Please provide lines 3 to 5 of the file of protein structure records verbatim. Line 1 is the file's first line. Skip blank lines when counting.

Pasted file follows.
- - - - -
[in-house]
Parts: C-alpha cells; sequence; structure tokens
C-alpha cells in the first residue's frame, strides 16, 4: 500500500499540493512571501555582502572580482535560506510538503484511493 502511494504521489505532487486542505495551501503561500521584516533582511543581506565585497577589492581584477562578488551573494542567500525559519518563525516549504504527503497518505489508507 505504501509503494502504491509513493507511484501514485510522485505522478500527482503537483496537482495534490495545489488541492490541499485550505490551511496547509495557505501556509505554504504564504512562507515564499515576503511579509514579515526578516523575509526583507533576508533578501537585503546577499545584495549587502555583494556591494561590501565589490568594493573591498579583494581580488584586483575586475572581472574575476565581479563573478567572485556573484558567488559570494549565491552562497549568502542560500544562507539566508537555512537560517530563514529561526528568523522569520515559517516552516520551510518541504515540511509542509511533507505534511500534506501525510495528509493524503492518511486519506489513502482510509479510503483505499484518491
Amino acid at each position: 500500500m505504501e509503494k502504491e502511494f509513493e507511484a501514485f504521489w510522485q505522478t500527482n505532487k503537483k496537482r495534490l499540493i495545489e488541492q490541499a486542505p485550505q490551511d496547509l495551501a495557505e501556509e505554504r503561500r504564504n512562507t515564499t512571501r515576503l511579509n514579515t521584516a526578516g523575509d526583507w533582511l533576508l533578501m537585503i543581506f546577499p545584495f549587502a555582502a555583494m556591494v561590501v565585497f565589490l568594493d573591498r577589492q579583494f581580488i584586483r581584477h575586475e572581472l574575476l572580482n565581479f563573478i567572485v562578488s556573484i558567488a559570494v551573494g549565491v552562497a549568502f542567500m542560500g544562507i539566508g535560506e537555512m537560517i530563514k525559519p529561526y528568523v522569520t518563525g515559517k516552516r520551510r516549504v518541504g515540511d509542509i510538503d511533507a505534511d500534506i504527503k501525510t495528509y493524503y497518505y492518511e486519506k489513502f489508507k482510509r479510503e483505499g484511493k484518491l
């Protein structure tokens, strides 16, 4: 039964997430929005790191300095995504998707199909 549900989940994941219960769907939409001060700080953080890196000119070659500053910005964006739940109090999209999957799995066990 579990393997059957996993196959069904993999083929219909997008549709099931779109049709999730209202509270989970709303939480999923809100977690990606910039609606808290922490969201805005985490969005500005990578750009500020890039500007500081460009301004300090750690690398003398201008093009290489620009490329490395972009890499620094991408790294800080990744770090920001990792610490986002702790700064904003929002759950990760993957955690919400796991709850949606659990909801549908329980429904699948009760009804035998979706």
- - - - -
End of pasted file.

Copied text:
C-alpha cells in the first residue's frame, strides 16, 4: 500500500499540493512571501555582502572580482535560506510538503484511493 502511494504521489505532487486542505495551501503561500521584516533582511543581506565585497577589492581584477562578488551573494542567500525559519518563525516549504504527503497518505489508507 505504501509503494502504491509513493507511484501514485510522485505522478500527482503537483496537482495534490495545489488541492490541499485550505490551511496547509495557505501556509505554504504564504512562507515564499515576503511579509514579515526578516523575509526583507533576508533578501537585503546577499545584495549587502555583494556591494561590501565589490568594493573591498579583494581580488584586483575586475572581472574575476565581479563573478567572485556573484558567488559570494549565491552562497549568502542560500544562507539566508537555512537560517530563514529561526528568523522569520515559517516552516520551510518541504515540511509542509511533507505534511500534506501525510495528509493524503492518511486519506489513502482510509479510503483505499484518491
Amino acid at each position: 500500500m505504501e509503494k502504491e502511494f509513493e507511484a501514485f504521489w510522485q505522478t500527482n505532487k503537483k496537482r495534490l499540493i495545489e488541492q490541499a486542505p485550505q490551511d496547509l495551501a495557505e501556509e505554504r503561500r504564504n512562507t515564499t512571501r515576503l511579509n514579515t521584516a526578516g523575509d526583507w533582511l533576508l533578501m537585503i543581506f546577499p545584495f549587502a555582502a555583494m556591494v561590501v565585497f565589490l568594493d573591498r577589492q579583494f581580488i584586483r581584477h575586475e572581472l574575476l572580482n565581479f563573478i567572485v562578488s556573484i558567488a559570494v551573494g549565491v552562497a549568502f542567500m542560500g544562507i539566508g535560506e537555512m537560517i530563514k525559519p529561526y528568523v522569520t518563525g515559517k516552516r520551510r516549504v518541504g515540511d509542509i510538503d511533507a505534511d500534506i504527503k501525510t495528509y493524503y497518505y492518511e486519506k489513502f489508507k482510509r479510503e483505499g484511493k484518491l
């Protein structure tokens, strides 16, 4: 039964997430929005790191300095995504998707199909 549900989940994941219960769907939409001060700080953080890196000119070659500053910005964006739940109090999209999957799995066990 579990393997059957996993196959069904993999083929219909997008549709099931779109049709999730209202509270989970709303939480999923809100977690990606910039609606808290922490969201805005985490969005500005990578750009500020890039500007500081460009301004300090750690690398003398201008093009290489620009490329490395972009890499620094991408790294800080990744770090920001990792610490986002702790700064904003929002759950990760993957955690919400796991709850949606659990909801549908329980429904699948009760009804035998979706």